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  1. Abstract

    The gut microbial communities of mammals provide numerous benefits to their hosts. However, given the recent development of the microbiome field, we still lack a thorough understanding of the variety of ecological and evolutionary factors that structure these communities across species. Metabarcoding is a powerful technique that allows for multiple microbial ecology questions to be investigated simultaneously. Here, we employed DNA metabarcoding techniques, predictive metagenomics, and culture-dependent techniques to inventory the gut microbial communities of several species of rodent collected from the same environment that employ different natural feeding strategies [granivorous pocket mice (Chaetodipus penicillatus); granivorous kangaroo rats (Dipodomys merriami); herbivorous woodrats (Neotoma albigula); omnivorous cactus mice (Peromyscus eremicus); and insectivorous grasshopper mice (Onychomys torridus)]. Of particular interest were shifts in gut microbial communities in rodent species with herbivorous and insectivorous diets, given the high amounts of indigestible fibers and chitinous exoskeleton in these diets, respectively. We found that herbivorous woodrats harbored the greatest microbial diversity. Granivorous pocket mice and kangaroo rats had the highest abundances of the genus Ruminococcus and highest predicted abundances of genes related to the digestion of fiber, representing potential adaptations in these species to the fiber content of seeds and the limitations to digestionmore »given their small body size. Insectivorous grasshopper mice exhibited the greatest inter-individual variation in the membership of their microbiomes, and also exhibited the highest predicted abundances of chitin-degrading genes. Culture-based approaches identified 178 microbial isolates (primarily Bacillus and Enterococcus), with some capable of degrading cellulose and chitin. We observed several instances of strain-level diversity in these metabolic capabilities across isolates, somewhat highlighting the limitations and hidden diversity underlying DNA metabarcoding techniques. However, these methods offer power in allowing the investigation of several questions concurrently, thus enhancing our understanding of gut microbial ecology.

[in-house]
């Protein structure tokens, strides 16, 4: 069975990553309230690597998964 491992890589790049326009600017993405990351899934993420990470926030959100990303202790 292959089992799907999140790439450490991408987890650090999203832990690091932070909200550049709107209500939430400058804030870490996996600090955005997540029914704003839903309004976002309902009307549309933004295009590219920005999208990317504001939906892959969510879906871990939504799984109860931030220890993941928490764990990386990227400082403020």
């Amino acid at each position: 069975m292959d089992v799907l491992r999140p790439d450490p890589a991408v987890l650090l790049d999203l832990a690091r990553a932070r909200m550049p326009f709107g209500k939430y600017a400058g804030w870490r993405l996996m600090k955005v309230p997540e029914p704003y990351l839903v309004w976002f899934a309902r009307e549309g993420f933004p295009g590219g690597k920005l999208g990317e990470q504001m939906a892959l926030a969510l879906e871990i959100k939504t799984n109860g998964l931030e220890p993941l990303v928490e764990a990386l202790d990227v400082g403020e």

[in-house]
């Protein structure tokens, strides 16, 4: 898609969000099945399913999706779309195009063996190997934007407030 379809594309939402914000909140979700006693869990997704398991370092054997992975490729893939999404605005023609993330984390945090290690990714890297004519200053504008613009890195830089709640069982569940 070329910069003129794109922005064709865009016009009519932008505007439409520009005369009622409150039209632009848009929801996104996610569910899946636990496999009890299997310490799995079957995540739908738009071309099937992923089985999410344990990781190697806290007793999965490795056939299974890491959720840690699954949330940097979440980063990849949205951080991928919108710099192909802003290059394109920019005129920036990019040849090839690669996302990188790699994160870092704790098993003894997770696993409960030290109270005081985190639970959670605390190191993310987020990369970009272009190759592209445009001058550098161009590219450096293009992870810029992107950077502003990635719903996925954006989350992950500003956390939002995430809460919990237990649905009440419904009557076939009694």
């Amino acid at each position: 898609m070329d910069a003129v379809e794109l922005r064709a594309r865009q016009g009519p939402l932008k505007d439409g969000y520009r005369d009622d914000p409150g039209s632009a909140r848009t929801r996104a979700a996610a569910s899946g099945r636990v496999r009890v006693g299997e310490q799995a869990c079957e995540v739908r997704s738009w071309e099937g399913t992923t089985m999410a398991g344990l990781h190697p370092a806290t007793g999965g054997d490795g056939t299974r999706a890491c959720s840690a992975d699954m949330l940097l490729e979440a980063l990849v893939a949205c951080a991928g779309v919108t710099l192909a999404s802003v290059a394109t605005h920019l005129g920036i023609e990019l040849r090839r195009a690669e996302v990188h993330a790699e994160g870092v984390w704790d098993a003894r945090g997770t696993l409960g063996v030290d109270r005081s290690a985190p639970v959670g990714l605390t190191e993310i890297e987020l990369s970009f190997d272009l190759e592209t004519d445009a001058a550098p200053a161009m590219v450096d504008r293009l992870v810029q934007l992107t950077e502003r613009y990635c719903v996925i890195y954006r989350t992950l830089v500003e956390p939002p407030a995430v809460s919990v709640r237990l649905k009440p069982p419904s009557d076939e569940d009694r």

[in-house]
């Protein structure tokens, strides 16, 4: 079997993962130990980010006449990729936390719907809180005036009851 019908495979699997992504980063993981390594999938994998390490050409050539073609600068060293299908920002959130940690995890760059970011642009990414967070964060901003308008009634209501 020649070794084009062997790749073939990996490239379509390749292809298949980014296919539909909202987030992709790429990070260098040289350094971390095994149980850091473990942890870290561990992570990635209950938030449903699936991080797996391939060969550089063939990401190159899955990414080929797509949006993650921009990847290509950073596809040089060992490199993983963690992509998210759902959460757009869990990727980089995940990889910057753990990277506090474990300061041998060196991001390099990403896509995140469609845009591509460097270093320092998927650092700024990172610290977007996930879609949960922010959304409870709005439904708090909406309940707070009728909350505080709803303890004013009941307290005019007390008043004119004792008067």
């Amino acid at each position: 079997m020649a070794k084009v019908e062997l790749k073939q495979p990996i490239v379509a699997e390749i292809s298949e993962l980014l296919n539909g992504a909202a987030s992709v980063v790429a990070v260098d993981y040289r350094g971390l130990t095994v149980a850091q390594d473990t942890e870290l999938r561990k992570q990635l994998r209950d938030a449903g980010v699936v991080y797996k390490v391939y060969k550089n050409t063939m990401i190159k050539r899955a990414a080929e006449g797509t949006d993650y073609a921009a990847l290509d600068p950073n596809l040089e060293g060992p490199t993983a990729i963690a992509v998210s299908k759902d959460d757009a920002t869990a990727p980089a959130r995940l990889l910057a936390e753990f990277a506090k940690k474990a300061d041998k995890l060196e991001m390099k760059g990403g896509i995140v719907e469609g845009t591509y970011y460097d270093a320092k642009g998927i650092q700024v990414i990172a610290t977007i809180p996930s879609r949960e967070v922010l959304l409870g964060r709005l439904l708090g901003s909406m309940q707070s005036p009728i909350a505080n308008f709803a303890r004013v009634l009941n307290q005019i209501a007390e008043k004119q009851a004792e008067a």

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  2. The goal of this paper is to share a sociological framework for understanding social justice activism with the intention of improving efficacy of architects’ efforts in addressing contentious social issues. The paper draws on recent sociological scholarship on professions and social movements, which give us new ways of thinking about our agency in affecting social change within and beyond the profession. The paper presents emerging themes based on participant observation and unstructured interviews conducted over the past two years, focused on contemporary activism in architecture. We highlight how professionals use their material resources (design expertise and practice) and their symbolic resources (status in socio-economic, political, and cultural systems) in different forms of contentious political engagement. We offer a sociological framework for distinguishing between ways architects use their work and status in their efforts to achieve social and professional change. The analysis offered in this paper is intended to offer politically-engaged architects (professionals, educators, and students) a framework to assist in their efforts toward shaping equity and justice outcomes for the field and for society.